The seeds of tamarind are also edible and can be picked, cracked open, and eaten right off the tree in their rawest and least processed form. They can also be eaten roasted, or dried. They're described as having a nutty flavor with notes of caramel and chocolate. However, when unripe, tamarind has a quite bitter, sour taste. 

Tamarind's Caribbean roots are right at home in Jamaican Choice's tamarind balls. These Jamaican-style balls are a sweet and simple treat, consisting of tamarind pulp rolled into balls and then dusted with sugar. They offer more of a sweet flavor than Pulparindo, which shows off the spicier side of the tamarind flavor.

How do you cook with tamarind?

Tamarind's unique flavor profile makes it an exceptionally versatile ingredient. Combined with coconut aminos, honey, and garlic, tamarind paste makes a wonderful glaze for fish or chicken. Mix with ginger snap cookies and brownies or blend it into a paste that can be poured over most sweet desserts.. Use a dash of tamarind concentrate to add flavor to soups, stews, and gravies. Using tamarind paste gives a nice spicy addition to the creaminess of chickpea and tahini hummus.


For drinks, use tamarind syrup to add flavor and depth to cocktails such as daiquiris, whiskey sours, Arnold Palmers, and tequila-based beverages. Use tamarind paste to make a refreshing tamarind tea. Mexican agua fresca de tamarindo, or "tamarind water," is another popular tamarind-flavored beverage and can be found in the popular Jarritos brand of flavored water/soda.

When cooking with tamarind pods, they need to be cracked open first. Bend the pod with your hands, peel away the shell, and remove the strings from the seeds. Next, place the flesh and seeds in boiling water and let sit for a couple of hours. At this point, it will be soft enough that you can push the mixture through a strainer to separate the pulp from the seeds. If under-ripe, you can still use tamarind but it just needs to be cooked or pickled and then cut out from the seeds and used in Indian pickles.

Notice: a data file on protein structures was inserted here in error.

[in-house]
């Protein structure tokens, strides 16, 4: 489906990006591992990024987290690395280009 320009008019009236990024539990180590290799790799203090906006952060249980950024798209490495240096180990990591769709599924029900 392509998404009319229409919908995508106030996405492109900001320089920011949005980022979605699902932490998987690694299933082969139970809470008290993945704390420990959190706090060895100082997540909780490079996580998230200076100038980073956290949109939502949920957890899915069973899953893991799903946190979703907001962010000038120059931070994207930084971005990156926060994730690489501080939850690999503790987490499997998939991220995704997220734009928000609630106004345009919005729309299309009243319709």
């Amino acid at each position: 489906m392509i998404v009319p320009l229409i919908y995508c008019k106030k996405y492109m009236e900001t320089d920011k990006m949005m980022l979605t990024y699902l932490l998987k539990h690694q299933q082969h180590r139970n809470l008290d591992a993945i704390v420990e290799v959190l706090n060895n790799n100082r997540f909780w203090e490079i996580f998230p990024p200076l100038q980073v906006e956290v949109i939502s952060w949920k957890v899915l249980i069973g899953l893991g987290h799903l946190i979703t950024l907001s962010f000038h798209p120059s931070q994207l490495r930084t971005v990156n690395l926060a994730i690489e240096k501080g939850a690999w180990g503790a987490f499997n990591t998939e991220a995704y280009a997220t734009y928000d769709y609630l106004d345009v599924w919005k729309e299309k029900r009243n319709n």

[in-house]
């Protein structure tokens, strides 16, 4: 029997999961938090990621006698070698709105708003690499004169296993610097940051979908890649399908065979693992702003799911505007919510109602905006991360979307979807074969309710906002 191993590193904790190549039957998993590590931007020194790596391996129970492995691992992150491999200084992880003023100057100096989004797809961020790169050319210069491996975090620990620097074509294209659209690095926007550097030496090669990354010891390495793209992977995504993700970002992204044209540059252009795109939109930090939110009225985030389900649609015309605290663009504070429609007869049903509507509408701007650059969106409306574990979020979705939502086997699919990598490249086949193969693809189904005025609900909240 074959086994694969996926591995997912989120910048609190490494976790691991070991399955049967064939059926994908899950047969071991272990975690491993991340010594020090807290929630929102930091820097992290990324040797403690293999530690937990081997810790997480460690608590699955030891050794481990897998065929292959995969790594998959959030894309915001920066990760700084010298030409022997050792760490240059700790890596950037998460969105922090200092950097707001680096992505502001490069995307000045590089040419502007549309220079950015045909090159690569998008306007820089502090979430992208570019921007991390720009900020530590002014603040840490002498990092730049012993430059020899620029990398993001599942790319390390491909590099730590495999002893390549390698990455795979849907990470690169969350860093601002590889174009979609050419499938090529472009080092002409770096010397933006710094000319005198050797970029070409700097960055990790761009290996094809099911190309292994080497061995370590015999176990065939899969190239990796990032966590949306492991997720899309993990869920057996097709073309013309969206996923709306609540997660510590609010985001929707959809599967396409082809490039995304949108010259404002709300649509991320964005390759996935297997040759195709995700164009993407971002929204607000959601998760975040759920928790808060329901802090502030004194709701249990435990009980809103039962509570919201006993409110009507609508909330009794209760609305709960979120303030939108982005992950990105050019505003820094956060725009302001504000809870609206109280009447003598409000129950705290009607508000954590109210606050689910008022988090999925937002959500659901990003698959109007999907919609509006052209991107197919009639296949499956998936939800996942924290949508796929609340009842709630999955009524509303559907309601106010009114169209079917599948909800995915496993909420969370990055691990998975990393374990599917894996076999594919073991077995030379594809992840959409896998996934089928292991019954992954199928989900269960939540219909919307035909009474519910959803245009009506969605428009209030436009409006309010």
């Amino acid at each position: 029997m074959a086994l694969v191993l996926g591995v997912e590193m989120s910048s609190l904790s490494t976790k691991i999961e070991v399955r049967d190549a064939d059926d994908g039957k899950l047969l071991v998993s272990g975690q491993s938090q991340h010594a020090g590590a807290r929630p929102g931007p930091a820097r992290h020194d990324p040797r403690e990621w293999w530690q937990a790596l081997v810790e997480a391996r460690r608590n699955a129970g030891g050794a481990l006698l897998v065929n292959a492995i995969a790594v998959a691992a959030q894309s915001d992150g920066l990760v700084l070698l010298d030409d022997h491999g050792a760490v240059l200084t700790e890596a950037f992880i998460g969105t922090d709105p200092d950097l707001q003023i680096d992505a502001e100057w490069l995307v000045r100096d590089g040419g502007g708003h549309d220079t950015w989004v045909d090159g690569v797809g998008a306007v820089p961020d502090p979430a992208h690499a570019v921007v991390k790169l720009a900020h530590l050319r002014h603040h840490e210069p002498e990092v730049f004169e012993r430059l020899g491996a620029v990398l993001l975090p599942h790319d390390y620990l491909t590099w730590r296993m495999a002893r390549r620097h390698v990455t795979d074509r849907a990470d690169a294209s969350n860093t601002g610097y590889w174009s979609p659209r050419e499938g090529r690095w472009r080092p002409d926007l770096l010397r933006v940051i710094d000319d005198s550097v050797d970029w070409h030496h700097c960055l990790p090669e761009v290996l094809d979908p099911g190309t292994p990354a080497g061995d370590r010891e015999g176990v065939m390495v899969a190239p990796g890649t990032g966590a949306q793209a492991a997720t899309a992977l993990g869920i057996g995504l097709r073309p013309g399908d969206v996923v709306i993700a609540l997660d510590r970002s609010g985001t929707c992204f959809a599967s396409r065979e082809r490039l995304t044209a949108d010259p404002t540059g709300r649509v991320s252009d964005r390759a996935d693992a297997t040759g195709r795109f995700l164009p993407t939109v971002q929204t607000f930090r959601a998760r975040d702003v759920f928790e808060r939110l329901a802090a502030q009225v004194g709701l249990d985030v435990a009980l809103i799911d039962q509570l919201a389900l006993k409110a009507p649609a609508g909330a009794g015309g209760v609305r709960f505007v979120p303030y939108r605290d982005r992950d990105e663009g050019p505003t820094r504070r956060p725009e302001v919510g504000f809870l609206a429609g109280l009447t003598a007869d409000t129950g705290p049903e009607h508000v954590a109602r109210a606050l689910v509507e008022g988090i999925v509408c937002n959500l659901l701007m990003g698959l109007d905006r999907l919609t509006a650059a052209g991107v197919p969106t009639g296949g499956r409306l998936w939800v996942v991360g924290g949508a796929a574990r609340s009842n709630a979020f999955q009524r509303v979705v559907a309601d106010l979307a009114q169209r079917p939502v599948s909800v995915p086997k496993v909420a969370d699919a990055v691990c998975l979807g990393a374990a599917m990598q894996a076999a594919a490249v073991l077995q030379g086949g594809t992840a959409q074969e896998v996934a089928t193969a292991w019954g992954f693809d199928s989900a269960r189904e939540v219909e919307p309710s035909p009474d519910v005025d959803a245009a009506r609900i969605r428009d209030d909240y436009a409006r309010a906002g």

Where can you buy tamarind?

Tamarind is available in the form of raw pods, pressed blocks, and as a paste (also called a concentrate) as well as syrup, candy, and powder form. You can purchase tamarind at Asian, Latin, and Caribbean markets as well as local grocery stores, Walmart, and online retailers like Amazon, Tropical Fruit Box, and Pure Indian Foods.


When shopping for fresh tamarind pods, look for a deep brown color, which indicates a ripe pod. You'll want to choose pods that feel plump and have a smooth and shiny surface. Cracks in the surface can indicate damage or a pod that's overly dried out. Pods should have a sweet and tangy fragrance.

Tamarind concentrate, or paste, is about the easiest way to buy pre-packaged tamarind. Tamicon, TAJ Gourmet Foods, Sambar Kitchen, and Pure Indian Foods are all wonderful ways to enjoy pastes, chutneys, and other tamarind products if you don't want to make them yourself.

What can you use as a substitute for tamarind?

If you don't have tamarind (and, let's face it, it's not something many of us have just hanging out in the spice rack), you can use equal parts brown sugar and lime or lemon juice as a substitute. Another choice is equal parts pomegranate molasses and Worcestershire Sauce or lime juice. The acidity in tamarind is close to that in traditional citrus fruits, which is what makes limes such a great substitute. For that sweet touch, you can add a dash of honey or maple syrup along with the lime juice. Since Worcestershire sauce has tamarind in it, it can make a terrific substitute on its own in a pinch.